Next morning my right arm would not raise up to adjust shower head. So used left arm until the pain went away. Right arm would go only upper chest high after that. To adjust shower head I would wind up my torso and fling my arm up with a quick unwind. I sorta got used to that but not having a full right arm was a problem. Had another stupid fall in 2018 (there are no smart falls) while welding and right arm was toast. Needed to finish my project so started welding left handed. Had to hold something in place head high to tack, but how? Used left hand to get my right hand up to the part and hand clamp, welded with the left. Release grip and hand fell back to my side.
Anyhow, had to see ortho doc and he said there were doubts it could be re attached because it had been so long since the injury and muscle had atrophy. But he did manage to get it attached, but also had replacement shoulder parts on hand just in case. 8 weeks in a sling and PT started some weeks after surgery. But not allowed out of sling until last visit. Got the ALL CLEAR to travel and next we flew to Barbados for two weeks. I kept sling to travel (and board plane first) and struggled with carry on stuff. So first day out of the sling I could not even drink a beer with right arm. But usability came back fairly quick.
 
Prepare your home if you do get surgery. Yo will need some hand grabs in a few places to steady yourself, like near the terlet. I also hunted around several furniture stores for a power reclining chair of the type that also can stand you up. Most had control buttons on the right side that were useless to me. But I did find one that had a remote control thingy wired in so it could be used with either hand.
Get your bed set up. I got a strip of 4" foam about half width of the bed. I folded it sort of like a number 9 shape laying on its side so I slept sitting up slightly. Makes it easier to get out of bed and not inclined to roll on your side while asleep.
 
One of the keys to my eventual recovery - and not having surgery - was training myself to not do the things that antagonized the injury. That was avoiding certain movements and motions. That was very difficult. My shoulder was extremely weak. Little mistakes would set my lengthy recovery back days - or longer. Just reaching for something the wrong way - and not even grabbing it or lifting it. This actually gets more difficult as you get better, because you start feeling pretty good.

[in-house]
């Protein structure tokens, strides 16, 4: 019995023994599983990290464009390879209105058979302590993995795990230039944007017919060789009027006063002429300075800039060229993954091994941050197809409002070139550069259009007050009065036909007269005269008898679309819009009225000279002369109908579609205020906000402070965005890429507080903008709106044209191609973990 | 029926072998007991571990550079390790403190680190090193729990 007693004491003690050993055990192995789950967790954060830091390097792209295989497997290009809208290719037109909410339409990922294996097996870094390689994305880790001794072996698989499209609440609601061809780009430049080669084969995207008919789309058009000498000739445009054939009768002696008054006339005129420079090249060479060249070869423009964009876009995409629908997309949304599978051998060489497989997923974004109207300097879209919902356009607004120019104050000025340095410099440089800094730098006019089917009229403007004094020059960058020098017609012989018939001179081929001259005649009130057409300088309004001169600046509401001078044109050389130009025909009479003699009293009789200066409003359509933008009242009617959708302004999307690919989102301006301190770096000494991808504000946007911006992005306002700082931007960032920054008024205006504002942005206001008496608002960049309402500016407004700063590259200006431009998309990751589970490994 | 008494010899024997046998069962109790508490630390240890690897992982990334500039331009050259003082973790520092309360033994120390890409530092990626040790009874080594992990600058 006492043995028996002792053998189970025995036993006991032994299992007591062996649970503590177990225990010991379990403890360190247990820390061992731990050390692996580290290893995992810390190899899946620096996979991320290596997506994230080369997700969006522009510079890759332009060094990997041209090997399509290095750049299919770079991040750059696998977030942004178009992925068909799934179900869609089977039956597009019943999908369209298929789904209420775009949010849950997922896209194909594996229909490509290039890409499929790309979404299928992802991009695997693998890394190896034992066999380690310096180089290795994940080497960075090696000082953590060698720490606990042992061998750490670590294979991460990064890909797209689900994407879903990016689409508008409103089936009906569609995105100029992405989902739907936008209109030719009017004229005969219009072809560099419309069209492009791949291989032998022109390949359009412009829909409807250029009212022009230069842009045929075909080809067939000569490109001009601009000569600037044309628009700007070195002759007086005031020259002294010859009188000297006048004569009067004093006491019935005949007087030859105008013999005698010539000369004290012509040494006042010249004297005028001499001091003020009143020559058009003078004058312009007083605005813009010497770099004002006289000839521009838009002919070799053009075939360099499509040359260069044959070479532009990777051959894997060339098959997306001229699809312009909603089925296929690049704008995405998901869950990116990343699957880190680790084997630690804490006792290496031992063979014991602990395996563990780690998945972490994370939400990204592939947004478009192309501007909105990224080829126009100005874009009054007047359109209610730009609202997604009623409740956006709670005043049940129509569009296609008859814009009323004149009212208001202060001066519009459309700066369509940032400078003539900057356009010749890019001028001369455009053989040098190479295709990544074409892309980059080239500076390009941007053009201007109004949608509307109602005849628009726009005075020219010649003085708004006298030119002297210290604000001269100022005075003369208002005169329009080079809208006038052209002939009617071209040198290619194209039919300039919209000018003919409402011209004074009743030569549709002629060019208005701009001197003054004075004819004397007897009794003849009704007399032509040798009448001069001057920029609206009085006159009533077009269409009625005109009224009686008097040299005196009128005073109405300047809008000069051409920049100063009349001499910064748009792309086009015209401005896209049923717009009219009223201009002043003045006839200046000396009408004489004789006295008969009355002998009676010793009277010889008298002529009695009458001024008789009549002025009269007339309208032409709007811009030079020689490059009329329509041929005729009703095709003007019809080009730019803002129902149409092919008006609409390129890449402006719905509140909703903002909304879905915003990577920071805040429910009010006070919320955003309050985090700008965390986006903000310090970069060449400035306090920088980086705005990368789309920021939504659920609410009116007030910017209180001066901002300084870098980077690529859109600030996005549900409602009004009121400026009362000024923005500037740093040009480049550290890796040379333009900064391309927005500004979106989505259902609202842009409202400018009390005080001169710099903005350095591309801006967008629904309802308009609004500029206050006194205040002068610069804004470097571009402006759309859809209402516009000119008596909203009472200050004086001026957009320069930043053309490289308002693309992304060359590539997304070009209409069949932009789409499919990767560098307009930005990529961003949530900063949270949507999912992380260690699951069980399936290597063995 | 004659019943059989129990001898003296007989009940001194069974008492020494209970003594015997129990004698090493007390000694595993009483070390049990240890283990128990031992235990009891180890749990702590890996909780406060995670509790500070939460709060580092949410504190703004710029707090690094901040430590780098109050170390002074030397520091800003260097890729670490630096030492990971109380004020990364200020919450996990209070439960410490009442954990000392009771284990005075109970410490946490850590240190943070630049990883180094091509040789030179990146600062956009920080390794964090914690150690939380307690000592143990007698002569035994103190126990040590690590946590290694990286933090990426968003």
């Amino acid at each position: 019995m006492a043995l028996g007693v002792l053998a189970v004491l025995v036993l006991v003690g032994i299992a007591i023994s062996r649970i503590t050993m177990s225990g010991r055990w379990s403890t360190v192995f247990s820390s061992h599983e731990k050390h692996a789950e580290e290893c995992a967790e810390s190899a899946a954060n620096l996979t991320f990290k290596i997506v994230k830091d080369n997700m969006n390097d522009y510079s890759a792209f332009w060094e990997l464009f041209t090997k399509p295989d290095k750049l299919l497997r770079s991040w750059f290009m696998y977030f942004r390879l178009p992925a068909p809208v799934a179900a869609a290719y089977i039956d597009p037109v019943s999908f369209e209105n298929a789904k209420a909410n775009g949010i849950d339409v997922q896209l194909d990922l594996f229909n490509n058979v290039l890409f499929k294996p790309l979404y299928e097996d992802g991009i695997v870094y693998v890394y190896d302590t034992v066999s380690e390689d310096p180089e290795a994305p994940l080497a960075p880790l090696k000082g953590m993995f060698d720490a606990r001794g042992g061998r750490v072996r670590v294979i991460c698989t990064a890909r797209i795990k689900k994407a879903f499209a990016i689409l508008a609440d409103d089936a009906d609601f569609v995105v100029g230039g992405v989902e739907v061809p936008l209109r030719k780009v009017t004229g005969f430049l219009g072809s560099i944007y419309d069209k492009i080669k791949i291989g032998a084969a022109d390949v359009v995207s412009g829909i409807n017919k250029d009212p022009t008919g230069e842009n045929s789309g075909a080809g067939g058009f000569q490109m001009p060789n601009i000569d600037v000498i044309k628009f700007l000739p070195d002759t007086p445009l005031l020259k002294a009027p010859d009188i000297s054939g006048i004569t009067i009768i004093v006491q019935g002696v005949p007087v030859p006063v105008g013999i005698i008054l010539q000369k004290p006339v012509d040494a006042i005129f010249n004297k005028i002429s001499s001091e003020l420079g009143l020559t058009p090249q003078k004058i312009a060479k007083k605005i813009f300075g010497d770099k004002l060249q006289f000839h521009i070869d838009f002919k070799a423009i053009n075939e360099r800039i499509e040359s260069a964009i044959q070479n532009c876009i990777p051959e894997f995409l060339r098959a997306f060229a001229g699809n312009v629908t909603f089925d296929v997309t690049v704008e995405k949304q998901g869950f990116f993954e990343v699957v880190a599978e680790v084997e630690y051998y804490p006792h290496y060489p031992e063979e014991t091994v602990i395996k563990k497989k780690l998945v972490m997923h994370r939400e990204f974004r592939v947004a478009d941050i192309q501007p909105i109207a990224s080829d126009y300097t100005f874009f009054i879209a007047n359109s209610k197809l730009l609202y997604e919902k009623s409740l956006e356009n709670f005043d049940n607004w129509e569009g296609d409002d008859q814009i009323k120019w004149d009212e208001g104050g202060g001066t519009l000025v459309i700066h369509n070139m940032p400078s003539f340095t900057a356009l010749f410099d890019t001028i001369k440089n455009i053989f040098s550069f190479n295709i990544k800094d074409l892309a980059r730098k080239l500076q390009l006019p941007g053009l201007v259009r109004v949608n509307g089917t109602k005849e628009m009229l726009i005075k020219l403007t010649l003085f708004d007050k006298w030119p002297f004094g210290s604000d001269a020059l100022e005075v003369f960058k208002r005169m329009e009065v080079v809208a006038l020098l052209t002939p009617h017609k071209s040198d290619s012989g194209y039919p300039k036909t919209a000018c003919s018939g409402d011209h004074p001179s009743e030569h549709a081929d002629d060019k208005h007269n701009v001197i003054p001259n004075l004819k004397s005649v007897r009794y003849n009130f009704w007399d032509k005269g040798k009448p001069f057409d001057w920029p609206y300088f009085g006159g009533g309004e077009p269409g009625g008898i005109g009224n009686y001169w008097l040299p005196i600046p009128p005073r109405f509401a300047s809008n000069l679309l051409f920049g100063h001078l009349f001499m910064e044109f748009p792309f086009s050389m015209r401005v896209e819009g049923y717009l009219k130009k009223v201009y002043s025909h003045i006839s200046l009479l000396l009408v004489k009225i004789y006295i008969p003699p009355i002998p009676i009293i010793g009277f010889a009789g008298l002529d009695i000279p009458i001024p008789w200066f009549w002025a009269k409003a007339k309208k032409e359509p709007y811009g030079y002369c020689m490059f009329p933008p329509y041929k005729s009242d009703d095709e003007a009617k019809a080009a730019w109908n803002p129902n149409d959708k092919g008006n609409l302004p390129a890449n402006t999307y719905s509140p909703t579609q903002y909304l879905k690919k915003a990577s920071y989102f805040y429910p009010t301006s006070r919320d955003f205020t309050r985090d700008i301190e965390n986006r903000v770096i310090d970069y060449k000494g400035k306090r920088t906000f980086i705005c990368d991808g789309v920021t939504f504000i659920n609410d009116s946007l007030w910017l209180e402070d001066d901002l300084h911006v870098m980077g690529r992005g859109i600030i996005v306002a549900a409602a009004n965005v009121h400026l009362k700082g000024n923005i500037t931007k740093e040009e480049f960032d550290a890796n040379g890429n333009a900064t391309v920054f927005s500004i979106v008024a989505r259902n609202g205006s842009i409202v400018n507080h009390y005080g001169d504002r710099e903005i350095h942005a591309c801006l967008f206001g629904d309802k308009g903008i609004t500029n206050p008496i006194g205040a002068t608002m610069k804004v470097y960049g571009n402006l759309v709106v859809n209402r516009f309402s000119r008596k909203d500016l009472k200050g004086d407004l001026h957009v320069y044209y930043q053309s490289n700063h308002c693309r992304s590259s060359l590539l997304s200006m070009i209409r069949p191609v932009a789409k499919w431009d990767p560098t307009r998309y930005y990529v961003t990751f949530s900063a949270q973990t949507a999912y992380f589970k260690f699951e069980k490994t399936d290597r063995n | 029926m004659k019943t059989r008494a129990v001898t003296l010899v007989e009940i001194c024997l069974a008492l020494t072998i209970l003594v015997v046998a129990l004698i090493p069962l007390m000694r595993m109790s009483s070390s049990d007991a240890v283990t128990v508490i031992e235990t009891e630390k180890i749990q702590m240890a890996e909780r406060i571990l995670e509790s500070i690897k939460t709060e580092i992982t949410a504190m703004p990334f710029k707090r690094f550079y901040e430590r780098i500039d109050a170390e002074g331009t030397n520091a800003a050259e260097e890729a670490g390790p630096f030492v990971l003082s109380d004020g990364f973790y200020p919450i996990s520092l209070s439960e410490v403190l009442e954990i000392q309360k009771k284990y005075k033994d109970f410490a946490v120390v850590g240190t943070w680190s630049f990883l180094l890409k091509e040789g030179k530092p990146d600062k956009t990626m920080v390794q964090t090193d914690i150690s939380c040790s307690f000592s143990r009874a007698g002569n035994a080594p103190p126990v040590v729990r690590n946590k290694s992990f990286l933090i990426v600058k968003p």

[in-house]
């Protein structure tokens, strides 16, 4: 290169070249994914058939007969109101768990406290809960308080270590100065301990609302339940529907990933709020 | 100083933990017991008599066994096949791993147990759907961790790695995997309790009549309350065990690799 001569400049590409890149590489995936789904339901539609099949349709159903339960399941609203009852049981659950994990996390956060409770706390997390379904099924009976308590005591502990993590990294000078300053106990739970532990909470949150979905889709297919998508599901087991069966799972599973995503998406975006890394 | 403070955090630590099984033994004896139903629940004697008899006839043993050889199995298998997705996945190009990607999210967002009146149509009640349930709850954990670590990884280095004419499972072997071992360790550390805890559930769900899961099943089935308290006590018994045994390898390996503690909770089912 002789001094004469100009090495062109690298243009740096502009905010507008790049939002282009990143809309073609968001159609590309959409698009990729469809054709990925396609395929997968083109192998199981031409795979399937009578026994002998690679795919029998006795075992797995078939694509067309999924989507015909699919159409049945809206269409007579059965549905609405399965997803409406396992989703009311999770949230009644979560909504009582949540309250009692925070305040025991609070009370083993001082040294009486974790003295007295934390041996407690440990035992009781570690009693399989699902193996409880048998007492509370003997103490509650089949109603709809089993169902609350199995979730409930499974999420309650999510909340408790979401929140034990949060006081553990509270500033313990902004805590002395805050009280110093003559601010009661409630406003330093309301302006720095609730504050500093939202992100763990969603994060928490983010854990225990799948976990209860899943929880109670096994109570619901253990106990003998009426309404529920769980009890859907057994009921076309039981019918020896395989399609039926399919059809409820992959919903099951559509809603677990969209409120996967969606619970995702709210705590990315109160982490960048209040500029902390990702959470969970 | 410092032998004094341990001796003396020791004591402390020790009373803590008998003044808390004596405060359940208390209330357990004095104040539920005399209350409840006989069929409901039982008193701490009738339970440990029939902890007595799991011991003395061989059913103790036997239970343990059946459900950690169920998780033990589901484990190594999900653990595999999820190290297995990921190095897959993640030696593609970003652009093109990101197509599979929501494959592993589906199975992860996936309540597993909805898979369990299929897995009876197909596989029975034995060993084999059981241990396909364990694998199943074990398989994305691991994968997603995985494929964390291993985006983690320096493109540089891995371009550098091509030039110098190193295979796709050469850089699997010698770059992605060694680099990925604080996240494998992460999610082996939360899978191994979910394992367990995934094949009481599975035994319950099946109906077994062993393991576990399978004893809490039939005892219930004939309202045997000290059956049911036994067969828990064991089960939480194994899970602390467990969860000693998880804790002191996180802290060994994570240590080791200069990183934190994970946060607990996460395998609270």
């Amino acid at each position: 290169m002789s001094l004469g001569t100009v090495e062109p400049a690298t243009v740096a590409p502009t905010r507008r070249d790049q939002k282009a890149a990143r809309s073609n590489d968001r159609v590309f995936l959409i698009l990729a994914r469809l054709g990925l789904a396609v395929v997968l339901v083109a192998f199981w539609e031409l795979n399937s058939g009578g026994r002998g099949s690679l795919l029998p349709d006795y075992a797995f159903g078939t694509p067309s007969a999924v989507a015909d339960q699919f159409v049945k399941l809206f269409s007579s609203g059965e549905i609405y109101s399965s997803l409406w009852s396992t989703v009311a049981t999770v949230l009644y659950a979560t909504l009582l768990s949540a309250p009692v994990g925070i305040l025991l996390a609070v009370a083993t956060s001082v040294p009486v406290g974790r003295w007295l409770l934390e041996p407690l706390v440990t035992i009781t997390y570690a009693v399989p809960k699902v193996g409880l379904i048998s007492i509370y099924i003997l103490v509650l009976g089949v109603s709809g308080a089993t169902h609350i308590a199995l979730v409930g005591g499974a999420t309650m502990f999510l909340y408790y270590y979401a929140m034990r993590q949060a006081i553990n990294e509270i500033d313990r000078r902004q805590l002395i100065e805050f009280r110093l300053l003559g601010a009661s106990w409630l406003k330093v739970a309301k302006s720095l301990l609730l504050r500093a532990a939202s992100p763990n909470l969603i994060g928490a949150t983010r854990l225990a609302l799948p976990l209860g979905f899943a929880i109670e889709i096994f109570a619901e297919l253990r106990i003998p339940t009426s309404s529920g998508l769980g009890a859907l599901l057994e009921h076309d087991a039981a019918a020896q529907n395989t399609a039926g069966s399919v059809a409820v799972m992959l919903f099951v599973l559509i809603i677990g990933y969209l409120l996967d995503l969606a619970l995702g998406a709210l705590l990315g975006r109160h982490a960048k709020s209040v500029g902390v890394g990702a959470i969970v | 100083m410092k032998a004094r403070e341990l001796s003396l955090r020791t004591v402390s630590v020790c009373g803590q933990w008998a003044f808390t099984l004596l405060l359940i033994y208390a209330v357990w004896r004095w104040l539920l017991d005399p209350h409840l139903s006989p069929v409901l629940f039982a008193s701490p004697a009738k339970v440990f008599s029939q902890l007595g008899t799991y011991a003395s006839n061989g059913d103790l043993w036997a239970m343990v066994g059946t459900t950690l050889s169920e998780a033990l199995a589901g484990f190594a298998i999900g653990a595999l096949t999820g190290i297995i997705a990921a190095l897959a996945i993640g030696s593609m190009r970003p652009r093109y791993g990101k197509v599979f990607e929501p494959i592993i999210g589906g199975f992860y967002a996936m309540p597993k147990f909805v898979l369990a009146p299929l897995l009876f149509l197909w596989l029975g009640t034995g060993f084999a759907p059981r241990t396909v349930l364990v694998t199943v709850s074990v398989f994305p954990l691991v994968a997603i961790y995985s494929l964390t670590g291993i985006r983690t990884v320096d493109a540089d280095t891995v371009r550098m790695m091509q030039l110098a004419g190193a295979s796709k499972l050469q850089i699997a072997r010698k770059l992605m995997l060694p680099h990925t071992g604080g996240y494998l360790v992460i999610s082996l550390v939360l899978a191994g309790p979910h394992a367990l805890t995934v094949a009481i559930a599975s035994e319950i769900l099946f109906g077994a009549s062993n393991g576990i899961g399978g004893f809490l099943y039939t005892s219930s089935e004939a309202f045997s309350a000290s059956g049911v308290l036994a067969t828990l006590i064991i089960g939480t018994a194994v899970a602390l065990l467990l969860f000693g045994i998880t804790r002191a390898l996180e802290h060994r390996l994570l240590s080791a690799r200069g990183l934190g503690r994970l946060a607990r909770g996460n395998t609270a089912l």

One of the worst things for my injury was pulling on something with my arm extended so I was not using my muscles, but the joint to tug. Regular motions, like pulling open the bottom freezer drawer on the fridge. Grab it with the hand, and pull with the body, etc. Even just finding ways to roll out of bed, roll over, not sleep on it, shirts on and off, shower (and especially wash your hair), eating, etc.

One of those shoulder braces might help you remember not to do things that cause further injury, and it might also give some more support. I'm pretty sure part of my injury was tendon strain due to the other damage. But that was secondary and not discussed much by the ortho. Tendon strain takes a long time to heal - 6 mos or so.

And ibuprofen. I took it regularly, to help with sleep, inflamation, etc. I kept track of how much. Hopefully I didn't do any/much damage. I quit the stuff completely back in March and feel a lot better since quitting.

After I was done with my MRI, and still not sure of the specifics of my injury - because it is against the rules for them to tell you anything - one of the MRI nurses told me in the hallway, out of earshot, "My Dad had a torn labrum. It is one of the most painful surgeries there is. But he's doing well now." And I'm thinking, did she just tell me that because my labrum is torn (whatever that is) and it is the most painful surgery?

Fwiw, the labrum is cartilage betwen the ball and socket. Cartilage does not heal well because it gets very little blood flow. Imagine trying to repair a damaged teflon liner to a spherical bearing/rod end joint.

In your case surgery may be mandatory or optional. It might speed up your recovery. Another thought, better to get a surgery repair at 50 or 65 than at 75. The older we get, the slower and worse we heal.

It is a miracle any of this stuff in our bodies works at all.
 
Ton of good info here- thanks! FWIW, my cardiologist won't let me take ibuprofen or any relative of it (like diclofenac.) Not even the rub on stuff. They come with a not insignificant heart attack risk and if you're older or have other risk factors it's probably something to avoid. That leaves acetaminophen, which isn't terribly effective and does nothing for inflammation, but it is what it is. I've actually improved a bit. Pain is down and I can shift the car, though 5th is a bit of a stretch, no pun intended. A lot of times you can skip 5th anyway. Home already has a lot of hand-holds and useful surfaces because of knee and other issues.